Getting back to the topic at hand, that is what if the people you are designing software have an undiagnosed mental illness or are better yet diagnosed. How would you design tomorrow’s user interface to cope with this dramatic new piece of evidence? To you the minimal design works, it seems fresh and clear and has definitive boundaries established.
To an adult suffering from Type-6 ADHD (if you believe in it) that has a degree of over-focus its not enough, in fact it could have the opposite effect of what you are trying to do in your design composition.
Autism also has a role, grid formation in design would obviously appeal to their autistic traits given it’s a pattern that they can lock onto and can often agree with – Asperger sufferers may disagree with it, and could annoy or irritate them in some way (colour choice, too much movement blah blah).
Who has to say your designs work, as if you ask people on the street a series of questions and observe their reactions you are not really providing an insight into how the human mind reacts to computer interaction. You’ve automatically failed in a clinical trial, as the person on the street isn’t just a normal adult there’s a whole pedigree of historical information you’re not factoring into the study that is relevant.
At the end of the day, the real heart of HCI for this and is my working theory is that we formulate our expectations around software design from our own personal development. That is to say, if we as children had normal or above average IQ level in around about ability to understand patterns and the ability to cope with change we in turn are more likely to adapt to both “well design” and “poorly designed” software.
That is to say, when you sit down and think about an Adult and how they react to tomorrow’s software one has to really think about the journey the adult has taken to arrive at this point, more to the point how easily they are also influenced.
A child who came from broken home, parents left and raised by other adults who is now a receptionist within a company is more likely to have absolutely no confidence in around making decisions. That person is now an easy mark for someone who has the opposite and can easily sway this person to adoption and change.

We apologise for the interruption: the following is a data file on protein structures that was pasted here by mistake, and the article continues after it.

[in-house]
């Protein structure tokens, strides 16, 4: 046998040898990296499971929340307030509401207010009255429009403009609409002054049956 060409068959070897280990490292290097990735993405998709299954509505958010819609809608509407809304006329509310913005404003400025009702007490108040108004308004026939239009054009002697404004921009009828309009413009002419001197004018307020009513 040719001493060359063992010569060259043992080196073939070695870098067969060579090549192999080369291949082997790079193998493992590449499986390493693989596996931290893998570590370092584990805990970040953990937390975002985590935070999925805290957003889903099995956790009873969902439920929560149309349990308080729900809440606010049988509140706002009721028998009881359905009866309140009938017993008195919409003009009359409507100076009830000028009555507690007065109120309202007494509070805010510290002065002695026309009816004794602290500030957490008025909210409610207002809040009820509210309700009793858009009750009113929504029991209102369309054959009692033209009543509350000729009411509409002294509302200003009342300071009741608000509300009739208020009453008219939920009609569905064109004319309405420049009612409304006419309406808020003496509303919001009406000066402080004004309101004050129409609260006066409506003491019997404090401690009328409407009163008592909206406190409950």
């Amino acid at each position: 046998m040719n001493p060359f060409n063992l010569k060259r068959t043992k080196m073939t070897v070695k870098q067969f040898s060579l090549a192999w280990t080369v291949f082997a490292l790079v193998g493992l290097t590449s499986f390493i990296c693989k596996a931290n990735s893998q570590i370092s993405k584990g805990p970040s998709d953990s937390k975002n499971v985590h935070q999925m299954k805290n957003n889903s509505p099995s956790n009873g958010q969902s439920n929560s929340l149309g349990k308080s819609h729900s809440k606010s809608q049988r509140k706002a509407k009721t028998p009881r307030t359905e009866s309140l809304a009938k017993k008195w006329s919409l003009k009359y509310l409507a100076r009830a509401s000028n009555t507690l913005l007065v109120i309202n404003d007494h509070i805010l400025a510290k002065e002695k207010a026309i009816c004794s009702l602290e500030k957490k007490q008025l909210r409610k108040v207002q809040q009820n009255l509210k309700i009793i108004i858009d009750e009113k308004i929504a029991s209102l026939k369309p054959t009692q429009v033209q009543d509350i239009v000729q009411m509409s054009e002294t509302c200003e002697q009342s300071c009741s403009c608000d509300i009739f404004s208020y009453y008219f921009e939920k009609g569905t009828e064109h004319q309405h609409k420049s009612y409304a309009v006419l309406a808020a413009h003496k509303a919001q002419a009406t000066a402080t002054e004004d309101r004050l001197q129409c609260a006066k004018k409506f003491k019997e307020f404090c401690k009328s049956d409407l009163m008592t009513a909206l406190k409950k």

Put those two people into a clinical trial around how the next piece of software you are going to roll out for a company works and the various tests you put them through, watch what happens.
Most tests in UX / HCI often focus on the ability of the candidate to make their way through the digital maze in order to get the cheese (basic principles around reward / recognition) so to be fair its really about how the human mind can navigate a series of patterns to arrive at a result (positive / negative) and then furthermore how the said humans can recall that information at a later date (memory recall meets muscle memory).
These style of results will tell I guess the amount of friction associated with your change, and give you a score / credit in around what the impact it will likely have but in reality what you really probably need to do as an industry is zero in on how aggressively you can decrease the friction levels associated with change prior to the person arriving at the console.
How do you get Jenny the receptionist who came from an abused child hood enough confidence to tackle a product like Autodesk Maya (which is largely complex) as if you were to sit down with Jenny and learn that she also has a creative component to her that’s not obvious to all – its her way of medicating the abuse through design.
How do you get Jack the stock broker who spends most of his time jacked on speed/coke and caffeine to focus long enough to read the information in front of him through data visualisation metaphors / methodologies then the decisions he makes could impact the future of the global financial system(s) world wide (ok bit extreme but you get my point?)
It’s amazing how much we as a software industry associate normal from abnormal when it comes to software design. It is also amazing how we look at our personas in the design process and attach the basic “this is mike, he likes facebook” fluffy profiling. When what you may find even more interesting is that Mike may like facebook, but in his down time he likes to put fireworks in cats butts and set them on fire because he has this weird fascination with making things suffer – which is probably why Mike now runs ORACLE’s user experience program.
The persona in my view is simply the design team having a massive dose of confirmation bias as when you sit down and read research paper after research paper on how a child sees the world that later helps define him/her as an adult, well…. In my view, my designs take on a completely new shift in thinking in around how I approach them.
My son has been tested numerous times and has been given an IQ of around 135 which depending on how you look at it puts him in around the genius level. The problem though is my son can’t focus or pays full attention to things and relies heavily on patterns to speed through tasks but at the same time he’s not aware of how he did it.
Imagine designing software for him. I do, daily and have to help him figure out life, it just has taught me so much in the process.
Metro UI vs Apple OS 5..pft, don’t get me started on this subject as both have an amazing insight into pro’s and con’s.
Last night I was sitting in a child psychologist office watching my son undergo a whole heap of cognitive testing (given he has a rare condition called Trisomy 8 Mosaicism) and in that moment I had what others would call a “flash” or “epiphany” (i.e. theory is we get ideas based on a network of ideas that pre-existed).